Ironically, Washington, D.C., where politics tend to dominate discussions, had both the least competitive presidential race in the country and the highest voter turnoutNeil Berch, an associate professor of political science at West Virginia University, also said that the uncompetitive presidential race probably held turnout down, and cited a couple other factors as well."There's some evidence that how competitive an election is impacts voter turnout," Berch said. "There's a correlation between income and education level on the one hand and voter turnout on the other. ... One other thing we could do is move the registration closer to Election Day. States with same-day voter registration typically have about 10 percent higher turnout."Currently in West Virginia voters need to be registered 21 days before an election to be eligible to vote in that election.In April, Tennant said that she would look at changing that date to give people a little more time to register to vote, but that same-day registration was unlikely.
"I think that we might be able to narrow the gap a little bit more instead of that whole 21 days," Tennant said in April. "But clerks still need a significant amount of time to be able to get the process in place."Although they may not have more time, it will be easier for prospective West Virginia voters to register before the next election.In April, the state Legislature, at Tennant's behest, approved electronic voter registration for anyone who already has a signature on file at the Division of Motor Vehicles or another state agency."I just think its groundbreaking for West Virginia, and we're in the forefront throughout the country in having electronic registration applications. We'll have that online in the next couple of months so that's certainly going to make it easier for people to register to vote and become part of the process," Tennant said.Both major state political parties attributed the low turnout to the noncompetitive presidential election.Larry Puccio, the chairman of the West Virginia Democratic Party, also pointed to possible voter fatigue at seeing the same candidates for two elections in a row less than two years apart.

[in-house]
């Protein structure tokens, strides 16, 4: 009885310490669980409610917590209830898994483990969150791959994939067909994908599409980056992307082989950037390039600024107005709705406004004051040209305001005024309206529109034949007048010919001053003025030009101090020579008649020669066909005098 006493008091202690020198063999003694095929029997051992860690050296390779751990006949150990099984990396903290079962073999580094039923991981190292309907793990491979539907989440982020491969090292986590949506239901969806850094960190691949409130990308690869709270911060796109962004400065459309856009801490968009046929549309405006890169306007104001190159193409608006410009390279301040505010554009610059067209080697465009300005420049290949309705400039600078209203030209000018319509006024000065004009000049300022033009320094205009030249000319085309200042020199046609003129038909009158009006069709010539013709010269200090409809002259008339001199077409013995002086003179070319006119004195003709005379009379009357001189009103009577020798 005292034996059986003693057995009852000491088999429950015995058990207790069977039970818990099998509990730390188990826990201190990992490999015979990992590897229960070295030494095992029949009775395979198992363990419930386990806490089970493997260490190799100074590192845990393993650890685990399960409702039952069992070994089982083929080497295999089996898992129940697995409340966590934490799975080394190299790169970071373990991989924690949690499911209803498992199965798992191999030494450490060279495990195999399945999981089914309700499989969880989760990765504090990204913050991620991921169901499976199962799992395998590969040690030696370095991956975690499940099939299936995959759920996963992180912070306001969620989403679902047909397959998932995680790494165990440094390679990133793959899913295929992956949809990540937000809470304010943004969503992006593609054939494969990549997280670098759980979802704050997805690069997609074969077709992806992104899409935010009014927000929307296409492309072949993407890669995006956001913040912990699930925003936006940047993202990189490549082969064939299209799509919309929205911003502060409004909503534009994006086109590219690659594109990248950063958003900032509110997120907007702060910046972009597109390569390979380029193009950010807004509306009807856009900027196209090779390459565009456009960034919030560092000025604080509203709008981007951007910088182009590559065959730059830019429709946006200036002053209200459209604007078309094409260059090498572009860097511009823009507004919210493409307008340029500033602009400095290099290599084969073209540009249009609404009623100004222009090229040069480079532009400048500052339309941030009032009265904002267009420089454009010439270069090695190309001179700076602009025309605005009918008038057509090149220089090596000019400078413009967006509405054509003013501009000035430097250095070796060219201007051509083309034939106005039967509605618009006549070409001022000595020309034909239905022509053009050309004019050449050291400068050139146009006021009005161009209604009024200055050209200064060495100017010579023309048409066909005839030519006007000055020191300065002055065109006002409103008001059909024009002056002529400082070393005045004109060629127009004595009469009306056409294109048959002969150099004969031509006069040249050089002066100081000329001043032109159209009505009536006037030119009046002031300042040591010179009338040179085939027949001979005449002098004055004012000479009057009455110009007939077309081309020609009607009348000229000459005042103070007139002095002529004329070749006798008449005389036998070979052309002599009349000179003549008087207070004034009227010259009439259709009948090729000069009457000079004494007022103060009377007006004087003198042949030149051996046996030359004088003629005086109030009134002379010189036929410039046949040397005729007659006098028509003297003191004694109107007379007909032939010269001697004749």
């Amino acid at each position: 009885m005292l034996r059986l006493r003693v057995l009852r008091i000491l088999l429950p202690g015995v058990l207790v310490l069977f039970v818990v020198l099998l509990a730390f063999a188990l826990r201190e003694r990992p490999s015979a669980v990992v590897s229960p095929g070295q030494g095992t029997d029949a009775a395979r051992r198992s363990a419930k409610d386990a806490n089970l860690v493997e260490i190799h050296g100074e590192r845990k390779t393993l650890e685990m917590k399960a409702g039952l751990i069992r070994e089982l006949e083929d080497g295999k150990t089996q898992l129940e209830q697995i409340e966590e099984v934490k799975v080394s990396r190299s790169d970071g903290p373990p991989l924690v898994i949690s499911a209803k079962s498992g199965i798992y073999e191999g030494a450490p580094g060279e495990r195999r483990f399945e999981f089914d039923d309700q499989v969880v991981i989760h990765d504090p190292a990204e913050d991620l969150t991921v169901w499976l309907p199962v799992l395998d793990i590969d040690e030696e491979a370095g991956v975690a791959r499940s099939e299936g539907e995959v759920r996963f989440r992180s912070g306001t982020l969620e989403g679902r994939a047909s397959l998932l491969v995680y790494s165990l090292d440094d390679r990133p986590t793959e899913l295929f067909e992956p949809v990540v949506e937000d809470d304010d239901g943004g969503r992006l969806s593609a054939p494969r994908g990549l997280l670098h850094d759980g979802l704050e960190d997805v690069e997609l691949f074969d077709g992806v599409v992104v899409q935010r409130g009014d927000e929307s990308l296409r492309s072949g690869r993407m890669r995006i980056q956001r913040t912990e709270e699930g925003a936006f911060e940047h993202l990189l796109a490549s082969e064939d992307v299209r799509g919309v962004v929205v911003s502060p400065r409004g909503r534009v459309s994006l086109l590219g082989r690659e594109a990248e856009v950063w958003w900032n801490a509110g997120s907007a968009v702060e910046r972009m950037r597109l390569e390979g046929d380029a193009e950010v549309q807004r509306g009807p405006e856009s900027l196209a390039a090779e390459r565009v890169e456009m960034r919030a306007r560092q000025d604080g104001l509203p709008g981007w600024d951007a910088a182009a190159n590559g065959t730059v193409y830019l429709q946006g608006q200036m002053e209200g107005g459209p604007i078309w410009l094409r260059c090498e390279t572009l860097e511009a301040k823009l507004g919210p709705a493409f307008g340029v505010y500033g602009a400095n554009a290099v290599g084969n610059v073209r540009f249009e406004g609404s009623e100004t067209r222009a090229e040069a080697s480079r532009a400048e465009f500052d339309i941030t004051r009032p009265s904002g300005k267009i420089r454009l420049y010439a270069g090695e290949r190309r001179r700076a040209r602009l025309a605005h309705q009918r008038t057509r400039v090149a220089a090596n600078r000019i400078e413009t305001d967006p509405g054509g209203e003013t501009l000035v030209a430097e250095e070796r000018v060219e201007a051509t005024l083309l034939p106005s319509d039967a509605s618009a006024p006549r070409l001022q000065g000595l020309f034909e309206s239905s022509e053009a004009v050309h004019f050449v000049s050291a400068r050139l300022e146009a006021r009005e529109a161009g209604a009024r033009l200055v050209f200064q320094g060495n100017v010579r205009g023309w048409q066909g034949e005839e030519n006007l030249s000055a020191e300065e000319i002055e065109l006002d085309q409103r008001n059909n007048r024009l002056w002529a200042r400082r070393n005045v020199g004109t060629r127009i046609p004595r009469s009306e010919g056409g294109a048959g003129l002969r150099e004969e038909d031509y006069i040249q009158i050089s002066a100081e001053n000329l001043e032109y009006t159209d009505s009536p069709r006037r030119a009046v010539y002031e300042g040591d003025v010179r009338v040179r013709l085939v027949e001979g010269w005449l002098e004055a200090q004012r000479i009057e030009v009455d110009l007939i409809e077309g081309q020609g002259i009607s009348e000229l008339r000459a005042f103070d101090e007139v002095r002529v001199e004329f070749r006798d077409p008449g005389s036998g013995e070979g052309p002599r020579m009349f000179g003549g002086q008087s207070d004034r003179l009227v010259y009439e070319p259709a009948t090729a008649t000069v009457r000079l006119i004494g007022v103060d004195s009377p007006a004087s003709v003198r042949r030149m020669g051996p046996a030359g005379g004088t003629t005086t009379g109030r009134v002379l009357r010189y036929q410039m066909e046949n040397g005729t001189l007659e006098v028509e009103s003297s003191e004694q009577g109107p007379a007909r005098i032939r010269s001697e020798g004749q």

"With the United States Senate race and the governor's race, both of the office holders had just, in the last two years, beat the exact same candidate they were running against," Puccio said.Sen. Joe Manchin and Gov. Earl Ray Tomblin, both Democrats, beat their respective challengers, John Raese and Bill Maloney, for the second time in 2012, after beating them in special elections necessitated by the 2010 death of Sen. Robert Byrd.Conrad Lucas, the state Republican Party chairman, and the second youngest state party chairman in the country, said both parties need to get better at reaching out to young voters."What we need to do is do a much better job in involving college students in the process," Lucas said. "I had no idea it was so bad here in West Virginia until you just mentioned it. It was during college, volunteering on campaigns then, was how I got involved."Christiadi, a demographer at WVU and liaison to the census bureau, pointed out that West Virginians also had one of the lowest response rates to surveys done for the 2010 Census."What came to my mind are several factors that in the end may affect people's accessibility to respond/vote," Christiadi, who goes by only one name, wrote in an email. "These factors include West Virginia being among the most rural states, among the oldest states, among the least educated states, and having the highest disability rates."Tennant was hopeful that the Sesquicentennial, and the burst of state pride that it has brought, could help get people back into the political process."Here we are on West Virginia Day and people are just so excited and I'm hopeful that that can re-engage people to the West Virginia spirit and to the spirit of voting," Tennant said. "Maybe we can get people excited again about this state, and if you're excited about this state you've got to be excited about government."Reach David Gutman at firstname.lastname@example.org or 304-348-5119.